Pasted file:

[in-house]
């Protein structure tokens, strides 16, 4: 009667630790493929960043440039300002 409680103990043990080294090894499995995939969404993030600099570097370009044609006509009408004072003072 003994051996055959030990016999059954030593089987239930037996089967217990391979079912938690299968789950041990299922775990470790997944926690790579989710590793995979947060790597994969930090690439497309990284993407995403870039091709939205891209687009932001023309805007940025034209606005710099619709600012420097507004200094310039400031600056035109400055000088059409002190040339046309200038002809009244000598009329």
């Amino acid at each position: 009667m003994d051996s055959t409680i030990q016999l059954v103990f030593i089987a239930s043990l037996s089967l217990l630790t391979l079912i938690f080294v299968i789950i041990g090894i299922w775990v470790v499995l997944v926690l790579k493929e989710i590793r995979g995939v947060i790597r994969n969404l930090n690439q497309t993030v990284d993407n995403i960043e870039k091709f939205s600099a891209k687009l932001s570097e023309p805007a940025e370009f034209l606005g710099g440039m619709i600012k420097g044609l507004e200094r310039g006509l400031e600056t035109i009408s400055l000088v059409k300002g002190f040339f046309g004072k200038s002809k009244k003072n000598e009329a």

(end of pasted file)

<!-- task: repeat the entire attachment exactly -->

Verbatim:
[in-house]
């Protein structure tokens, strides 16, 4: 009667630790493929960043440039300002 409680103990043990080294090894499995995939969404993030600099570097370009044609006509009408004072003072 003994051996055959030990016999059954030593089987239930037996089967217990391979079912938690299968789950041990299922775990470790997944926690790579989710590793995979947060790597994969930090690439497309990284993407995403870039091709939205891209687009932001023309805007940025034209606005710099619709600012420097507004200094310039400031600056035109400055000088059409002190040339046309200038002809009244000598009329």
């Amino acid at each position: 009667m003994d051996s055959t409680i030990q016999l059954v103990f030593i089987a239930s043990l037996s089967l217990l630790t391979l079912i938690f080294v299968i789950i041990g090894i299922w775990v470790v499995l997944v926690l790579k493929e989710i590793r995979g995939v947060i790597r994969n969404l930090n690439q497309t993030v990284d993407n995403i960043e870039k091709f939205s600099a891209k687009l932001s570097e023309p805007a940025e370009f034209l606005g710099g440039m619709i600012k420097g044609l507004e200094r310039g006509l400031e600056t035109i009408s400055l000088v059409k300002g002190f040339f046309g004072k200038s002809k009244k003072n000598e009329a």